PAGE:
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Issue #1757      November 16, 2016


General strike begins

Eight Brazilian trade union federations led a general strike last Sunday in protest at unelected President Michel Temer’s austerity “reforms.” Protests were held in at least 19 of Brazil’s 26 states against congressional Bill PEC 241, which will freeze public spending for the next 20 years.

Main union federation the Unified Workers Central (CUT) – allied to the Workers Party (PT) – and the smaller CGTB and CTB were among the organisations leading the national walkout.

CUT general secretary Sergio Nobre attacked government plans to cut wages, privatise public-sector companies and utilities, hand over the huge “pre-salt” marine oil reserves to transnationals and slash investment in essential public services such as health and education.

“With these neo-liberal initiatives, the working class must shoulder the costs of a regressive and authoritarian fiscal adjustment policy which, as we have come to show, constitutes the real objective of the coup against the constitutional president Dilma Rousseff,” said Mr Nobre.

Brazil’s congress passed legislation abolishing the minimum 30 percent government stake in oil-drilling operations. Elected President Ms Rousseff of the PT was impeached by the Senate on August 30 over minor budget-juggling allegations.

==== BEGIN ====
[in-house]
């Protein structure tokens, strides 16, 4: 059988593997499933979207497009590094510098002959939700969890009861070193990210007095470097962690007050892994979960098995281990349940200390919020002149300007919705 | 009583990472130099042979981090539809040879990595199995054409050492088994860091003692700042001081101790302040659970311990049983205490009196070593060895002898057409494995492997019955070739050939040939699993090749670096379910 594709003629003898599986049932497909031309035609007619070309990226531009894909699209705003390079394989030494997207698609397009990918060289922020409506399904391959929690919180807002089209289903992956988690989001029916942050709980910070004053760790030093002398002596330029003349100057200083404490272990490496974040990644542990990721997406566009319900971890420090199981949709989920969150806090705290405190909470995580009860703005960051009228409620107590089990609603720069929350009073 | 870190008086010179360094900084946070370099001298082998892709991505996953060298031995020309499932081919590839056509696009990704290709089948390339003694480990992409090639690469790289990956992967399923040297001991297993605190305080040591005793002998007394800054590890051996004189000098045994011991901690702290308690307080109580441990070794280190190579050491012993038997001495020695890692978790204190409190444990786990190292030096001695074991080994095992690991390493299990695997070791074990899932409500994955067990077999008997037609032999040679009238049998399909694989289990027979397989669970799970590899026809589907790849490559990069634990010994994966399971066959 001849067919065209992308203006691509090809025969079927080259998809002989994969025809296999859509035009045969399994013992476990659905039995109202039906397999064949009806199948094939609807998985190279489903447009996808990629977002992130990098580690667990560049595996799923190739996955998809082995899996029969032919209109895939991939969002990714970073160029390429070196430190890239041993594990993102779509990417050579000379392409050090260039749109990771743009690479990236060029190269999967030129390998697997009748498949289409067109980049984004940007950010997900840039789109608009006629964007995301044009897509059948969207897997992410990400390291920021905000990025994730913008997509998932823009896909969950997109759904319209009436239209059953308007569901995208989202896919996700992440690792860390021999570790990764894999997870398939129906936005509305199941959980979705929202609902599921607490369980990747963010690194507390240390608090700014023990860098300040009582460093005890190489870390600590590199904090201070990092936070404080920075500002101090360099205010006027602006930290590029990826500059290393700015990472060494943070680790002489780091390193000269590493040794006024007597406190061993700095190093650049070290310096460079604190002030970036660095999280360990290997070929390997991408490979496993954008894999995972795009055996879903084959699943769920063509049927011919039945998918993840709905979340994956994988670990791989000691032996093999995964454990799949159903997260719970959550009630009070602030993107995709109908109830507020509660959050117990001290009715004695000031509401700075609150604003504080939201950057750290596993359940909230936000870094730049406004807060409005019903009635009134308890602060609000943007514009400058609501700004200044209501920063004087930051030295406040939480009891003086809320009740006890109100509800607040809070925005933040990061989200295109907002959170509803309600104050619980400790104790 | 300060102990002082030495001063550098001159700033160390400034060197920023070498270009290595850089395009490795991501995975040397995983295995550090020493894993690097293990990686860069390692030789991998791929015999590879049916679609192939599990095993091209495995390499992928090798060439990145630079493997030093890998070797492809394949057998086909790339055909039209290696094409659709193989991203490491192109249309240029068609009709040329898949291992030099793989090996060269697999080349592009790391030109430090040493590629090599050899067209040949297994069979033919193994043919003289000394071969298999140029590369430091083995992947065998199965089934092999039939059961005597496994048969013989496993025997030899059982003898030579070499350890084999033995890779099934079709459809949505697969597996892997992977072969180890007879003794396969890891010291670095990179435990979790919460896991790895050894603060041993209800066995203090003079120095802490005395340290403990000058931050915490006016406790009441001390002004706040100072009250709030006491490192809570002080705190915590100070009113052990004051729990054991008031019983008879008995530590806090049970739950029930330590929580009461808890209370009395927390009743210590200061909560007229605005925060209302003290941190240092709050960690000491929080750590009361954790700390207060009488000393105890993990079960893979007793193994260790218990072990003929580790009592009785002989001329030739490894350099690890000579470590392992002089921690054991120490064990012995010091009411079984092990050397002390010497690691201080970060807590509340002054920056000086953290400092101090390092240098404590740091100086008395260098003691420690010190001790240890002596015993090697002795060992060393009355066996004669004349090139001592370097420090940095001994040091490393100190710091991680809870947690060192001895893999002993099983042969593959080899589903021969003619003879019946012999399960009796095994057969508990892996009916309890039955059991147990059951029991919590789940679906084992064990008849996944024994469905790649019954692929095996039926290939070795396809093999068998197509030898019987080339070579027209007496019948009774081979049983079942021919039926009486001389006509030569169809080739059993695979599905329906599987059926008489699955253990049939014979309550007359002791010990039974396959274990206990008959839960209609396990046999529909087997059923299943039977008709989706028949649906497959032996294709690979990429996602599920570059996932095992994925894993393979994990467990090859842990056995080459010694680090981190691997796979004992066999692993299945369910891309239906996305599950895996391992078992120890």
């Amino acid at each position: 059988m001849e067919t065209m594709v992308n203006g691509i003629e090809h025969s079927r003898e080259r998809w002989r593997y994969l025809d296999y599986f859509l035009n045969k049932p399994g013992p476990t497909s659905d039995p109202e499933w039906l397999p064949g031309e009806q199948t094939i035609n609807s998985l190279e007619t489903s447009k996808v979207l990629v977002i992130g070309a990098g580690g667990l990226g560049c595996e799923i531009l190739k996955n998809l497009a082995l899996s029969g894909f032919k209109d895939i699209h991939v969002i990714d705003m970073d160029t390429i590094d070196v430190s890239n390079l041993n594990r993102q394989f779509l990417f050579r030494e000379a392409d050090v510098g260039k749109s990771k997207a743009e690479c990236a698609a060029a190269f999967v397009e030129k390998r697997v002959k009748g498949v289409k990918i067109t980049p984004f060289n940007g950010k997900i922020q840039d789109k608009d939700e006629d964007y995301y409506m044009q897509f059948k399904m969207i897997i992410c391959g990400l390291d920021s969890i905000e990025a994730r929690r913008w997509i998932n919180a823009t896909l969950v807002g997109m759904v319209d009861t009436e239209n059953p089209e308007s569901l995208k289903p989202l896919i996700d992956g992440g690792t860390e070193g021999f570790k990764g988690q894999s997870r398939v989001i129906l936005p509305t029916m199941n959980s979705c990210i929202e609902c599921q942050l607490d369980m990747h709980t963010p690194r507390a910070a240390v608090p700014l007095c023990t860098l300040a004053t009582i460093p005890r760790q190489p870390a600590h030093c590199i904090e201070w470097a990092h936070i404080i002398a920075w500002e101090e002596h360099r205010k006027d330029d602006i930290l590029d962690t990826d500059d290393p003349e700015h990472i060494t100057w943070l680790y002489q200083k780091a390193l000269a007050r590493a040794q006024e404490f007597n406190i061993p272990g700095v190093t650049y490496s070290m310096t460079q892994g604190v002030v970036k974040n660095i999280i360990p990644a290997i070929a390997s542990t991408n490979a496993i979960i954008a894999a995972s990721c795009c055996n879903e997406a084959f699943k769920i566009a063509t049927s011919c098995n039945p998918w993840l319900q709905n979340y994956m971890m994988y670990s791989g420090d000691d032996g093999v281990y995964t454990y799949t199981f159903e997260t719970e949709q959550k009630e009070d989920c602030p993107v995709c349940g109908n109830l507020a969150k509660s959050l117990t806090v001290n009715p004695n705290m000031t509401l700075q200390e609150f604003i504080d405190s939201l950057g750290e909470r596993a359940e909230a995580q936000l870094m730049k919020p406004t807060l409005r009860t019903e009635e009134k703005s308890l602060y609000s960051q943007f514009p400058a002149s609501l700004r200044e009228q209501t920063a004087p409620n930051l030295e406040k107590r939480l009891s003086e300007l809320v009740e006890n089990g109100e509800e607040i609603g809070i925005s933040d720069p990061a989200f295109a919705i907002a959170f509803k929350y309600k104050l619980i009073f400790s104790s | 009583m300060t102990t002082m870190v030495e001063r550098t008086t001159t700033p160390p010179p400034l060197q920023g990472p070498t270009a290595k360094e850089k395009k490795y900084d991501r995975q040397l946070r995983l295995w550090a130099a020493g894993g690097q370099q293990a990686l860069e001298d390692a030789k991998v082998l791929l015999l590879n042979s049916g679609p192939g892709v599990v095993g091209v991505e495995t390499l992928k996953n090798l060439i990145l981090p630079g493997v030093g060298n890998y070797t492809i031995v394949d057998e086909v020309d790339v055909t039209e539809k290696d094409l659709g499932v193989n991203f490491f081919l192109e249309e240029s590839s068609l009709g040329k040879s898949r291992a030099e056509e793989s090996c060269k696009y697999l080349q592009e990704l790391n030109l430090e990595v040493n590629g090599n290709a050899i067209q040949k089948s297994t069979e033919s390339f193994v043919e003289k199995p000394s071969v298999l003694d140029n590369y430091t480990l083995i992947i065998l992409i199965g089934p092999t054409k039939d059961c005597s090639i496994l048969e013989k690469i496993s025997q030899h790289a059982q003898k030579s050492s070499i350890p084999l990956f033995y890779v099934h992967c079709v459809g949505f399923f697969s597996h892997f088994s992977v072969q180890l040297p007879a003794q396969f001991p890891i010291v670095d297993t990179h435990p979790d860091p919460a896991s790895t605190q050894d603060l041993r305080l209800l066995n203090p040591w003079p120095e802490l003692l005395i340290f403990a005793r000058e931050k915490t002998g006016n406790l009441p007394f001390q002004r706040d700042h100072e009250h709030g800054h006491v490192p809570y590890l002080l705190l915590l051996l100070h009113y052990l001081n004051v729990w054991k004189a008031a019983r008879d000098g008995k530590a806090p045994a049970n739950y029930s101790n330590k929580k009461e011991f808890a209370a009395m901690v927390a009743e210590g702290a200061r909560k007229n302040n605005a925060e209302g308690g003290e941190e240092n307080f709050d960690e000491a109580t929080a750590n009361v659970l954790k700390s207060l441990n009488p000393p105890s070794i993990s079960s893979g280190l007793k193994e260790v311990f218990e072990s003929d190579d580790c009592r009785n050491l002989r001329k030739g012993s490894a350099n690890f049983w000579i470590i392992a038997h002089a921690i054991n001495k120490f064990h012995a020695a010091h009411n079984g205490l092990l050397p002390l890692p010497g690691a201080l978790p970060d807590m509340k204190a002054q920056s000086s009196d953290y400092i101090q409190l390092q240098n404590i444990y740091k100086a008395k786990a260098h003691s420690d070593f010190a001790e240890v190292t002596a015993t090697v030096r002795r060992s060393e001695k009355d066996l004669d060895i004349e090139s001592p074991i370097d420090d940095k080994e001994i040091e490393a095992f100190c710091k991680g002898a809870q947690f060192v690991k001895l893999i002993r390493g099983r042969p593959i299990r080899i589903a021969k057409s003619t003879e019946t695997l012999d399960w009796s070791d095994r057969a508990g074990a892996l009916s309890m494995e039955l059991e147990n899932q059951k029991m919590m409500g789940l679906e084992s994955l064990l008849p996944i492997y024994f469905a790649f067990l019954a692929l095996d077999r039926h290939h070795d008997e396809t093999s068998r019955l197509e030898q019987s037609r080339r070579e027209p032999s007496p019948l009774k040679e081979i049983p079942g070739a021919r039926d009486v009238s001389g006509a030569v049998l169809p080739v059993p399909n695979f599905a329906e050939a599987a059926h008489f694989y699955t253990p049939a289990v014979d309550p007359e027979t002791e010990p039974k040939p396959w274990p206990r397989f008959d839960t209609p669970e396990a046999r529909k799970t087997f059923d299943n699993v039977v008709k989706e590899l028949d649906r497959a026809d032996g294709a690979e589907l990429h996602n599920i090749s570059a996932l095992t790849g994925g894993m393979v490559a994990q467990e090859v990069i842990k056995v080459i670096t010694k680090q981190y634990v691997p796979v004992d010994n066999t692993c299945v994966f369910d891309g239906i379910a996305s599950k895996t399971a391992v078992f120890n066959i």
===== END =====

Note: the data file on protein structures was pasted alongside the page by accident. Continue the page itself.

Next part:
Her quisling vice-president Mr Temer – already heading a scandal-ridden interim government – was sworn in hours later.

Several senior members of his PMDB party are either implicated in corruption at state oil company Petrobras or have been exposed as working to whitewash others’ part in it.

Prosecutors have tried to tar Ms Rousseff’s PT predecessor Luis Inacio Lula da Silva with the same brush in a bid to stop him standing for the presidency again in 2018.

But his supporters have launched their campaign for “a just Brazil for all and for Lula.” “Defending Lula’s rights is to defend the rights of all Brazilians,” organisers said in a statement.

That came as allegations broke that Mr Temer had taken a £235,000 bribe.

In September, a national newspaper reported Otavio Azevedo’s testimony, given as part of a plea bargain deal, that he had made the payment to Ms Rousseff.

Buther lawyers filed documents with the electoral court suggesting that Mr Azevedo had in fact deposited the money in the PMDB general election fund.

Morning Star

Next article – Trumpism, the class struggle and Australia – Statement, CPA

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